Survivors of modern slavery die waiting for compensation
According to recent studies, trafficking victims and survivors of modern slavery have died before receiving a single penny of compensation due to the amount of time it takes to get through the government’s compensation programme effectively. It highlights that half of survivors waited for up to three years.
A recent study by the Anti-Trafficking and Labour Exploitation Unit (ATLEU) focused on 30 cases, including a survey of survivor practitioners showing that almost nine out of ten respondents (88%) had survivor experience giving up because of the amount of time needed to cope with their application.
ATLEU claims that CICA does not understand the essence of trafficking and contemporary slavery crimes or how traumatised survivors are impacted by these crimes and that weakness is ‘compounded by poor data collection’. This indicates that the authority has no knowledge about the number of survivors who have attempted to join the scheme.
‘Applications to CICA are generally made by survivors who are unable to identify their trafficker, where the trafficker has no significant assets, or where the survivor is unable to face their trafficker in court,’ commented ATLEU solicitor Jamila Duncan-Bosu. ‘Compensation is vital to helping survivors escape the poverty that places them at much greater risk of further harm and re-trafficking. The Criminal Injuries Compensation Scheme as it currently operates is failing survivors by regularly denying them the compensation that they are entitled to.’
Six out of ten respondents had experience of denying payments to survivors on the grounds that they had not experienced a violent crime and six out of ten had experience of refusing claims to the Criminal Injuries Compensation Authority (CICA) on the grounds that the survivor had not complained to the police as soon as reasonably possible.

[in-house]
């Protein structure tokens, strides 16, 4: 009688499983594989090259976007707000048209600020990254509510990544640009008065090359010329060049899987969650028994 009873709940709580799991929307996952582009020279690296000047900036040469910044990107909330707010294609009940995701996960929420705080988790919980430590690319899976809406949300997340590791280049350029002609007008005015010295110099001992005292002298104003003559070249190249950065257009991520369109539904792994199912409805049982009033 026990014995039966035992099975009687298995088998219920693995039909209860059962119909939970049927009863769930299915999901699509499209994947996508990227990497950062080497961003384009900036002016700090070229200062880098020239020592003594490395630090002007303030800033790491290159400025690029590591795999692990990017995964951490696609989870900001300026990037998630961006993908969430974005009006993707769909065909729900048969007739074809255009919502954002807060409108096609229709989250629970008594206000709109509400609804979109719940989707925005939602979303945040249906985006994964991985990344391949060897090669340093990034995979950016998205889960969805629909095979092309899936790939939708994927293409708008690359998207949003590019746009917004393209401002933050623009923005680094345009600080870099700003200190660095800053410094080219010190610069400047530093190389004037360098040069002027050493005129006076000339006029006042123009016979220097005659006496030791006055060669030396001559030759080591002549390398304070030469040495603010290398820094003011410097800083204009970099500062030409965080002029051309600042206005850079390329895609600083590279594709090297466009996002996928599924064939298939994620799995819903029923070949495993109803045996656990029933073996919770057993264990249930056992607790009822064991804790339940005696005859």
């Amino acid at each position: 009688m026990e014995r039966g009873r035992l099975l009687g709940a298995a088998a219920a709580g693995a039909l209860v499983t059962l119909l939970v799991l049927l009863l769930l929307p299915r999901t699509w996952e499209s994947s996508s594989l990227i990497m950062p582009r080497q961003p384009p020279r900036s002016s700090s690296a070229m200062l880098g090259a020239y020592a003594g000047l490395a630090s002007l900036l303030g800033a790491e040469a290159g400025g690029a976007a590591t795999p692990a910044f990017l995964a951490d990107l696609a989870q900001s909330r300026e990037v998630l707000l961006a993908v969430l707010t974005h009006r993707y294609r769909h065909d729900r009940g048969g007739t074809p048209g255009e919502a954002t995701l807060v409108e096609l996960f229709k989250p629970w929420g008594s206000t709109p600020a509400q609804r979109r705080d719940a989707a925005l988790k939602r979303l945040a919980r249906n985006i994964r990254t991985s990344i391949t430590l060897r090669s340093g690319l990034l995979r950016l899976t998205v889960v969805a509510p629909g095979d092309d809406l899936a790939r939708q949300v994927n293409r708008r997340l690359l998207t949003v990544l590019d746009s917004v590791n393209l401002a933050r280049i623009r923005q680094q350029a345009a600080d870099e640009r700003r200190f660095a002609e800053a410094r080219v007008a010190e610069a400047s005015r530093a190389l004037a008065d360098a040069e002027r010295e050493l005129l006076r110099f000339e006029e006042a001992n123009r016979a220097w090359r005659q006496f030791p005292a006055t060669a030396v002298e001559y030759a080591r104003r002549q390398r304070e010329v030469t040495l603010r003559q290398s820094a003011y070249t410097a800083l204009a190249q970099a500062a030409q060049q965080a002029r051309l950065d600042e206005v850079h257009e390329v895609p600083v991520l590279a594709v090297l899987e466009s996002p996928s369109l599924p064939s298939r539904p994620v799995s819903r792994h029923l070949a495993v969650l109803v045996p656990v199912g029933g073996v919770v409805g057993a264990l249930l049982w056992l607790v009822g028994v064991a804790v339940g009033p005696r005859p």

ATLEU cite the example of Esio, sold for £200 to a criminal gang. ‘For five years he was exploited and forced to live in cramped, squalid conditions with 25 other trafficked men before being dumped on the street,’ the group says.
He was refused compensation by CICA on the basis there was no evidence he had suffered a crime of violence. ‘This was despite the fact the UK government had formally identified him as a victim of trafficking and that Esio had told CICA he had feared the gang would harm him, which should have been considered a crime of violence,’ the group adds. Esio died four days before the First-tier Tribunal was due to hear his appeal, after waiting three years for a CICA verdict.
The case of A and B v CICA was heard in the Supreme Court, which survivors with unspent sentences were prohibited from seeking payments. ATLEU intervened in the case, arguing that compensation could not be denied to victims who have been forced to perform illegal activities by their traffickers.
The failure to ensure access to free advice and representation has meant that survivors can find the process of applying to CICA for compensation difficult, lengthy and traumatic.
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